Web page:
Warning: Today's topic is disturbing if not outright disgusting. Feel free to peek through your fingers while reading about this backwater of crime, a surprisingly profitable one.
This is how today's article came about. A friend and classmate wrote:
I've been curious why sometimes, when I've finished a task and have time at the computer, stuff about serial killers occasionally catches my eye, as did this article.
I was happy to find on p. 2 a possible explanation for something that hasn't fully made sense to me. The study was interesting.
I haven't seen any of this type of subject in any of the writing you've sent me, so it may not be of interest to you, but I figure you may share my curiosity about it.
Shopping to Die For
The topic is 'murderabilia', the collecting of artifacts from the worst of crimes and criminals. Arguably, we writers profit from crime through entertainment, albeit indirectly, but I like to think we explore the concepts of evil, inspect it through different prisms, help understanding and perhaps heal rents in the human condition.
Of further concern to me is building the egos of serial killers and mass murderers. Bundy, Dana Gray, and the BTK killer clearly fed off public attention as if publicity was mother's milk for their dark souls.
Understandably, victims' families often oppose the sale of murder artifacts, encompassing even the art and writings of serial killers. Although bills have been presented to the Senate, one of the largest sellers of murderabilia is… the federal government.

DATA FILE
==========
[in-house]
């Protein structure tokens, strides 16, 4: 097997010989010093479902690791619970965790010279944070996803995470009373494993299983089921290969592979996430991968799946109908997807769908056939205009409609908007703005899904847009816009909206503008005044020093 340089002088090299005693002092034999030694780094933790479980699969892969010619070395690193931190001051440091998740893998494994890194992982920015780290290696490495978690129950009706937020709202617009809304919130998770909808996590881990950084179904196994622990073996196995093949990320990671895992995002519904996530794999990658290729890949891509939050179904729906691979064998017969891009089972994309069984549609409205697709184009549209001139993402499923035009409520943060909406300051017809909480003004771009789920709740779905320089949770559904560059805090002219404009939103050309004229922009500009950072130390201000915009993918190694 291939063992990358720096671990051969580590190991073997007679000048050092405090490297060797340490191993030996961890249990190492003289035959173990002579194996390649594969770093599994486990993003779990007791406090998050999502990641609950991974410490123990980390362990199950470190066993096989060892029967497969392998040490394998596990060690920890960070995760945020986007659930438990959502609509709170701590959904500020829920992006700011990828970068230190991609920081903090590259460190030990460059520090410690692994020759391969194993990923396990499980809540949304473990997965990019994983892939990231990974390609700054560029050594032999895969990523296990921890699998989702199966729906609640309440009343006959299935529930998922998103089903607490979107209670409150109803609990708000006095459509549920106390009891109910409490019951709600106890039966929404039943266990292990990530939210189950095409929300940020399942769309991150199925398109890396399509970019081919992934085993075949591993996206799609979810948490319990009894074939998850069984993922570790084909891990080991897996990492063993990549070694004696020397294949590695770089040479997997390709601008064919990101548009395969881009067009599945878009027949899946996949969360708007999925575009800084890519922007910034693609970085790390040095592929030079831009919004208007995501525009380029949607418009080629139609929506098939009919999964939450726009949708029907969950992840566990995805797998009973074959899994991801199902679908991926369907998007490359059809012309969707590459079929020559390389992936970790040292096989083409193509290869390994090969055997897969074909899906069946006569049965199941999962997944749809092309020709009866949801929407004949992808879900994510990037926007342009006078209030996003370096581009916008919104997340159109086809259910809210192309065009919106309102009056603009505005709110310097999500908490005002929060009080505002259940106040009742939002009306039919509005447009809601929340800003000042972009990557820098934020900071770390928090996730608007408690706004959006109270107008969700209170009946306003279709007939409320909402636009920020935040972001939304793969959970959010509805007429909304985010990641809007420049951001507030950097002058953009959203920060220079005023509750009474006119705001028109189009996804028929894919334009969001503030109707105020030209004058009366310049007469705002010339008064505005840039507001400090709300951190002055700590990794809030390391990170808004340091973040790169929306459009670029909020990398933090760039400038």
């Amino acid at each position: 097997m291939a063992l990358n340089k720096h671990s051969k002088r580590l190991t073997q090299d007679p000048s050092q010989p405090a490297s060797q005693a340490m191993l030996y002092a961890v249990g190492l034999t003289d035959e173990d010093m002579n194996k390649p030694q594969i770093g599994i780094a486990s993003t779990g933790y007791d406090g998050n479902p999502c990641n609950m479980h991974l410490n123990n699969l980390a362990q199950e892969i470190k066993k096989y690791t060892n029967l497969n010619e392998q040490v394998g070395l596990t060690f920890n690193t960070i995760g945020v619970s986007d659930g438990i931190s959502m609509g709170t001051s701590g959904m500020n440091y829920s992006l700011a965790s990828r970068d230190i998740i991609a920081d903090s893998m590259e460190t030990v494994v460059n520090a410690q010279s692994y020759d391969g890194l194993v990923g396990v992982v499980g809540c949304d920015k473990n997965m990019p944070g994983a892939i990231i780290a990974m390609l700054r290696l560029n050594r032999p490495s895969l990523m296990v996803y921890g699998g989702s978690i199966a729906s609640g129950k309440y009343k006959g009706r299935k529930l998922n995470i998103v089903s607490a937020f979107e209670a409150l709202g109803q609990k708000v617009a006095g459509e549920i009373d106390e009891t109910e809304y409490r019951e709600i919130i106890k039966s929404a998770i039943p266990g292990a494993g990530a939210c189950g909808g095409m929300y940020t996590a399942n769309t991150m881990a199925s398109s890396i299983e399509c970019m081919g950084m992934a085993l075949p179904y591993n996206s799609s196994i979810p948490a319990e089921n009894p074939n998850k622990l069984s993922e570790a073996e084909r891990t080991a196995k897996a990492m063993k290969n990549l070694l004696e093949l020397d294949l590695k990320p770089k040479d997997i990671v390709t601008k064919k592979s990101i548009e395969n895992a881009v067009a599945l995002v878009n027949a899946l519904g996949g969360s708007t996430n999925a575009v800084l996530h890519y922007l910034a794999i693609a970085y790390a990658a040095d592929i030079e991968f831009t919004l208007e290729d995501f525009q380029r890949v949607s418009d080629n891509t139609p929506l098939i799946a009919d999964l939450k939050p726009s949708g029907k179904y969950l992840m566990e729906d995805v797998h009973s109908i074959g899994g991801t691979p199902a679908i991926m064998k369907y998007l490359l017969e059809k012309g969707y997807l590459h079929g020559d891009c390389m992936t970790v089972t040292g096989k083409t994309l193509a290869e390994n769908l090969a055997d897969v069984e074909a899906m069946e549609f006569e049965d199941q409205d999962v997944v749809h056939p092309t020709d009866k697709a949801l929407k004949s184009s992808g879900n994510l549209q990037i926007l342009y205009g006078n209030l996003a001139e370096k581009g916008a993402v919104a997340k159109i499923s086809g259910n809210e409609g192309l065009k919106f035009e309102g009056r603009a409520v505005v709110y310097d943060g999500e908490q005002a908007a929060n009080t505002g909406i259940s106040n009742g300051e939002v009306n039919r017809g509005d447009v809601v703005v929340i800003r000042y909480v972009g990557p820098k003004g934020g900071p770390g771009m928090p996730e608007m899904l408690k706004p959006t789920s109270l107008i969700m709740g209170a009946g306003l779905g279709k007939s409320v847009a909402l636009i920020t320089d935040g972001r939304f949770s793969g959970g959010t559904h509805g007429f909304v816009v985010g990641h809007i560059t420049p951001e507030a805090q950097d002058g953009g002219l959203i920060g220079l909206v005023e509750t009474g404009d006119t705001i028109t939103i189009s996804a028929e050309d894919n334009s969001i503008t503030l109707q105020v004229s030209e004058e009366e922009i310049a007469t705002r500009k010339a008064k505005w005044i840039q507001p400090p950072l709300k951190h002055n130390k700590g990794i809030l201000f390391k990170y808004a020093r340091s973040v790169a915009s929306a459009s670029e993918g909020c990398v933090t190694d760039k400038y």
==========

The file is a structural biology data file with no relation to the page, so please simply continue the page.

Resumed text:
If we outlaw artifacts, where does the slippery slope end? Collecting religious relics is odd enough, but fixating on the hair, bones, and nail clippings of criminals is outright ghoulish. Yet should we end the practice? If the Serial Killer Trivia Game is banned, would Madame Tussaud's be next? Serial Killer Magazine? Or Martha Stewart? Or murder mysteries?
What is the point of murderabilia? The Slate article suggests ownership imbues magical qualities of the original possessor. This derives from earlier witchcraft and religious ceremonies in which relics are thought to offer power and control.
But Is It Art?
I don't object to the distribution of writings and artwork. I've seen intricate art from imprisoned gang members that stand on their own merits, ars gratia artis. But ordinary criminals don't have the cachet and notoriety of the worst killers.
I've not heard of ongoing research, but study may reveal insights into criminal psychology. Clown paintings are scary enough, but John Wayne Gacy's clowns are waaaay eerie even if you don't count those with skeletons and skulls.
If you think the topic might make an intriguing topic for a story, you're not alone. A movie titled Murderabilia produced by Michael Usry, Ryan Roy, and David Matthews stars Tracy Miller as a collector, Opie Cooper as a shopkeeper, and Kevin Broughton as the accused.
Marketplace of the Macabre
Before signing off, here are marketplaces that dabble in the grisly, grotesque, and gruesome.
• Ghouls Like Us
• Murder Auction
• Red Rum Autographs
• Serial Killer Central
• Serial Killer Magazine
• Serial Killer's Ink
— and —
• The US Government